The government are refusing to talk about abuse of women, because it ‘might harm business interests’

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The government are turning a blind eye to an explicit request by the national press for information regarding the alleged systematic abuse of women at an immigration detention centre.

Yarl’s Wood Immigration Removal Centre has been long embroiled in controversy, after years of reports of abuse and mistreatment by centre staff. The women’s detention centre, which has the power to hold people indefinitely before deportation, is overseen by private company Serco alongside other companies given government contracts.

After the release of a dossier in June 2015 by Women Against Rape and Black Women’s Rape Action Project which “chronicles [a] decade of abuse complaints” and calls for the centre’s closure, The Independent submitted a request to the Home Office for full disclosure of the incidents of abuse. The response they got demonstrated yet another failure by government to put the good of the public before profit.

According to a Home Office spokesman, “disclosure would, or would be likely to, prejudice the commercial interests” of those running the centre.

So, because the alleged systematic abuse carried out by a private company’s employees might affect that company’s ability to make money, the government wishes that information to be kept secret.

That the government are refusing to reveal information is bad enough. That they do not acknowledge that the potential documentation of failure of care and responsibility should inhibit the company’s ability to make money is worse. Furthermore, there is clearly a discriminatory angle to this. Were abuse happening to white middle or upper class British men, they would at least be ‘seen’ to be doing something. Because the alleged victims are vulnerable, foreign women, there is no attempt to even pretend to be acting ethically or seeking to rectify any criminal behaviour.

The reports from women outlined in the dossier include both physical and sexual abuse. Staff are alleged to be routinely harassing the women in their care. While the press doesn’t report any specific incidences of rape, one quote is particularly troubling:

Read on...

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If you have to open your legs you will. You think that is the only way that you are able to speak to your family. You have to give in.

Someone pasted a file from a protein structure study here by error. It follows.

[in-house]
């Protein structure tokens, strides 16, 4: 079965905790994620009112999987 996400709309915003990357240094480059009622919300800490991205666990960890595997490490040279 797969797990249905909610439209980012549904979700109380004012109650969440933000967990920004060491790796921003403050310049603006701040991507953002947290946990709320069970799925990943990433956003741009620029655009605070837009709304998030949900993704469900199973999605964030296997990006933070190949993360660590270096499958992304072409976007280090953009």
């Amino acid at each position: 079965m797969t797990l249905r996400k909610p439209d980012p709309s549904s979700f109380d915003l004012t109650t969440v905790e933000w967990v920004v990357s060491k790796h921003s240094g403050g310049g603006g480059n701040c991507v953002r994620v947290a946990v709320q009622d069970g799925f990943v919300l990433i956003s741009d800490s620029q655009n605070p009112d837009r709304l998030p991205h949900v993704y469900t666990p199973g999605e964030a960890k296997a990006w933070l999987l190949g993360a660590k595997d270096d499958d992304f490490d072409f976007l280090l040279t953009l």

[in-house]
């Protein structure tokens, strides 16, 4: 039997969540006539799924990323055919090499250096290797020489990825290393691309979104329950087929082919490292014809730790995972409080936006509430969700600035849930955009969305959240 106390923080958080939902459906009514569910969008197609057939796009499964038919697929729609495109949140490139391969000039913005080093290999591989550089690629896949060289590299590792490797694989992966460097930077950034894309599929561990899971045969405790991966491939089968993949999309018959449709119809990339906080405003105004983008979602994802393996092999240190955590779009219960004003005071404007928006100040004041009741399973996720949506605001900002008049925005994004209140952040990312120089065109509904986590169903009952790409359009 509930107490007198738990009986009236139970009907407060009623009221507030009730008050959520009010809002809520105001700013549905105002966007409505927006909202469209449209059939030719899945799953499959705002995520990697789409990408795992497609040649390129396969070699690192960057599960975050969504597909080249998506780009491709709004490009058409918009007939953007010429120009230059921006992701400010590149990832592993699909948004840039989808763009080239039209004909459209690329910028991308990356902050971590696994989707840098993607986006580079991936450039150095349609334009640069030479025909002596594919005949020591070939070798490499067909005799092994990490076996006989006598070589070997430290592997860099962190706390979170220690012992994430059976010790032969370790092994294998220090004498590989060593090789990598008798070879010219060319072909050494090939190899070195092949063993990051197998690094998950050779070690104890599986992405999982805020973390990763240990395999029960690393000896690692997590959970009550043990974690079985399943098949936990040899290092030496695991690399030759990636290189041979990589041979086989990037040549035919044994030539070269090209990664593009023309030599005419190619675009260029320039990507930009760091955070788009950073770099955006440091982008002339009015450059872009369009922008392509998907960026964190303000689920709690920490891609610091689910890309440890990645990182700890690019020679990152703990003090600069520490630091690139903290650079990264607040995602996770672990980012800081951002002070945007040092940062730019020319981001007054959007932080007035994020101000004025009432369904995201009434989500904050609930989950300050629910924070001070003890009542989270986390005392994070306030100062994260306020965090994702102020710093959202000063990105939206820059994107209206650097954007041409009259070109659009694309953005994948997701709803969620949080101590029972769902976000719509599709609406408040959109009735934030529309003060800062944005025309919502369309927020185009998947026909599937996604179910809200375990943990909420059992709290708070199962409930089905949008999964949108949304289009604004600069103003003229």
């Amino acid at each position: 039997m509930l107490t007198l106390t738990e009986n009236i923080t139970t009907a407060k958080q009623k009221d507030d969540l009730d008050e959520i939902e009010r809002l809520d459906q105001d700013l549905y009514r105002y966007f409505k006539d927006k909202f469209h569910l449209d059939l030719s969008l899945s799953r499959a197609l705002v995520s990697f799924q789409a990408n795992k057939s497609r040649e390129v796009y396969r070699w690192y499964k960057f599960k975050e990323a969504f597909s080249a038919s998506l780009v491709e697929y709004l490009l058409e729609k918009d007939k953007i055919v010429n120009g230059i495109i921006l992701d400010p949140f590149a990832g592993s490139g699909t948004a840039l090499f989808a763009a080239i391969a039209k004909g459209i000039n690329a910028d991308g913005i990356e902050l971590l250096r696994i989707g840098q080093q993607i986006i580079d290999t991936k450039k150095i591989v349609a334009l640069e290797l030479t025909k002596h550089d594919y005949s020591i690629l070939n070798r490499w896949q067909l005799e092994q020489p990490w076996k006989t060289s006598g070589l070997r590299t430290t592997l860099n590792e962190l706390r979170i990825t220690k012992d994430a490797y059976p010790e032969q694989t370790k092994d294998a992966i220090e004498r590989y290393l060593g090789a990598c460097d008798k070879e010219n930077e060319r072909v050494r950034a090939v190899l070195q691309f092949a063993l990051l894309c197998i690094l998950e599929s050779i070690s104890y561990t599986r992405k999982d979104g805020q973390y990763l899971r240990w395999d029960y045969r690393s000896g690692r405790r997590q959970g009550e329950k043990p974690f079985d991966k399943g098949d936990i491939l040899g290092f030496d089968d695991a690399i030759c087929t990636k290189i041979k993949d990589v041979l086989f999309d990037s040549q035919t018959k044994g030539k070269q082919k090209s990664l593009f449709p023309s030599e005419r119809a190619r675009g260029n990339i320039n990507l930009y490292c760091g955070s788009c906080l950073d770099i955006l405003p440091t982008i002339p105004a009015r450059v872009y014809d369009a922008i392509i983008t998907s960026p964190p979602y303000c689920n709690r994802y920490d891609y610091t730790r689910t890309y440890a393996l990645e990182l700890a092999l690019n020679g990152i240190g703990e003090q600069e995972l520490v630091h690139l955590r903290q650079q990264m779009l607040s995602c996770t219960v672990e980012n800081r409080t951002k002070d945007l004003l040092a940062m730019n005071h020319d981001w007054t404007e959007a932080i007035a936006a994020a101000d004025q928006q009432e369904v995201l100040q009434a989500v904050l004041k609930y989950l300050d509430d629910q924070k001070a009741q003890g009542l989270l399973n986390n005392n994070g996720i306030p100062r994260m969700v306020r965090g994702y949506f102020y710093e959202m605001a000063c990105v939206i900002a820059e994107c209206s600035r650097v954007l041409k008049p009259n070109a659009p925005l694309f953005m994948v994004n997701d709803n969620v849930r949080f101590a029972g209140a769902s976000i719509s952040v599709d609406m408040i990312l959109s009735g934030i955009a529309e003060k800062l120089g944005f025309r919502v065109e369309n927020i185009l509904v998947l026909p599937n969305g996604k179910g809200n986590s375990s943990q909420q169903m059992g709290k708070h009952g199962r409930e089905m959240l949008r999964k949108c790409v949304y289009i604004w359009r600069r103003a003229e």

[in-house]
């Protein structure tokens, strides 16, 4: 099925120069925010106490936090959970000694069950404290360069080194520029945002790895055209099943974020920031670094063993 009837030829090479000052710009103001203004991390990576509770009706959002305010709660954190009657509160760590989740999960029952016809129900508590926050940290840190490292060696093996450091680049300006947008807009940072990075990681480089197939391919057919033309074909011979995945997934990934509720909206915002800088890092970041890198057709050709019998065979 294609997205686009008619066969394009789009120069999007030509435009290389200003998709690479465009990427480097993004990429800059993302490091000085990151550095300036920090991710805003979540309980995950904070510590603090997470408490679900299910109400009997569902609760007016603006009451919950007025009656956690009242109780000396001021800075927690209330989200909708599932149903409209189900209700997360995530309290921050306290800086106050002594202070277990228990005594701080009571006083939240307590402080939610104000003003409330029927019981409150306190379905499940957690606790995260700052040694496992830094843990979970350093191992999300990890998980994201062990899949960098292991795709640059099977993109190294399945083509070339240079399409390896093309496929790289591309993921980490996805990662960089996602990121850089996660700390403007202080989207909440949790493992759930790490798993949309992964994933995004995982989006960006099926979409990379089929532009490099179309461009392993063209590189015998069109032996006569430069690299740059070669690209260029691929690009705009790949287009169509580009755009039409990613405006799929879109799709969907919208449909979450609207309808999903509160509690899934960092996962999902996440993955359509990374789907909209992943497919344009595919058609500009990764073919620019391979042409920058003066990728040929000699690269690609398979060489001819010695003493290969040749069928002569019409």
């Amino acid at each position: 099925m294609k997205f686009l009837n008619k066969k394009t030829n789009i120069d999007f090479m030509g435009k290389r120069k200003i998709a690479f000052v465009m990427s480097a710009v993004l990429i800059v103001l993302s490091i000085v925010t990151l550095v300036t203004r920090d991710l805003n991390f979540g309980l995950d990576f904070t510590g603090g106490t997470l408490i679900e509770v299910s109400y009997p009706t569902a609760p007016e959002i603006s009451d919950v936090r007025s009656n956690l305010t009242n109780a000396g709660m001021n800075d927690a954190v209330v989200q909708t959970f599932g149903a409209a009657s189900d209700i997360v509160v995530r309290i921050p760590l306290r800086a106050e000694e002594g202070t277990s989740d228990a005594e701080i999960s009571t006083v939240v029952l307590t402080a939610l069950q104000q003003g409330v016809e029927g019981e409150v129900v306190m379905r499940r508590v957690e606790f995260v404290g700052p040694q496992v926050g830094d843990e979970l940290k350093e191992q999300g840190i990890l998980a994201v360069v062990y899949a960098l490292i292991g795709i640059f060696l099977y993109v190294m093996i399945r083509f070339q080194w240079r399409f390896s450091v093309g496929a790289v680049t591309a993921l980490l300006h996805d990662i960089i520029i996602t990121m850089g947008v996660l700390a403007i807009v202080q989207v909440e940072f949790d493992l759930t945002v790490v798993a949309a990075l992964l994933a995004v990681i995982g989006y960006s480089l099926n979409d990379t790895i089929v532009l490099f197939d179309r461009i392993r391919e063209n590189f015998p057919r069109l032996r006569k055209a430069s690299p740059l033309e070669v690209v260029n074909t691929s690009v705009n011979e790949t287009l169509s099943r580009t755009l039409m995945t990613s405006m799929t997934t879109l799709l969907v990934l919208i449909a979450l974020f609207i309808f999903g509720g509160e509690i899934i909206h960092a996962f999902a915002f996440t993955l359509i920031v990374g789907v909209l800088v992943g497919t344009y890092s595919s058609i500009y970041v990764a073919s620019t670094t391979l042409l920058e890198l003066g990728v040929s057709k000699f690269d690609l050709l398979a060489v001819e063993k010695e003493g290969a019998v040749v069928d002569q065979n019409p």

At a demonstration outside the centre in March, women were hanging banners out of their windows to alert protesters to something:

The larger banner, fashioned from a bedsheet, reads “Yarl’s Wood officers in relationships with vulnerable detainees.” The paper on the right of the sheet is less clear, and indecipherable.

The UK’s chief prisons inspector Nick Hardwick last year called Yarl’s Wood a “place of national concern” after a report found more than half of women detained there say they feel unsafe. 

It is not only the press whom the government and their private contractors have refused to cooperate with. In 2014, the UN’s special rapporteur on violence against women Rashida Manjoo claimed she was denied access to Yarl’s Wood when she attempted to investigate. She “censured” the government, adding that they likely have “something to hide”. She likened the UK’s behaviour to that of Bangladesh and India, whose governments have also been accused of negligence of proper conduct in detention facilities and were equally evasive when questioned and requests for inspection were made.

This does not bode well for the future of Britain’s institutions. Due to the ideologically-driven and systematic privatisation by the Conservative government we have seen disasters in the governance of public services by profiteering companies again and again. It’s not simply the loss of money – Private Finance Initiative schemes are predicted to cost £300bn instead of the initially-predicted £54bn – but the culture of profit chasing companies. What is often called “efficiency” actually means a race to the bottom – a lack of care, the cutting of corners. Only measures which ensure maximum profits are sacred.

What is less immediately obvious than the financial messes is the lack of accountability that occurs when companies’ desire for profits means that they do not take time to ensure, say, that their staff aren’t abusing people. Or that when abuse is uncovered their priority is not firing those involved, reporting the incident to the police and rectifying the situation as best they can, but protecting their reputations so they can carry on earning vast quantities of money – often from the public purse. Because these private contracts from the government are not accountable to us, we can’t fire the bosses of Serco every five years.

At the very least the government needs to investigate, bring criminal charges against any employees involved in abuse and terminate the contracts of the companies involved. Better still, stop this relentless privatisation – whether it saves money, it loses money, or it balances the books in the very same way as the government would. We cannot have those who are unaccountable running public services. It is a proven disaster.

Get involved.

Write to your MP about privatisation and Yarl’s Wood.

Join a campaign to support women seeking asylum.

Read articles by The Canary about privatisation.

Support independent media in holding power to account.

Image via the World Trade Organisation

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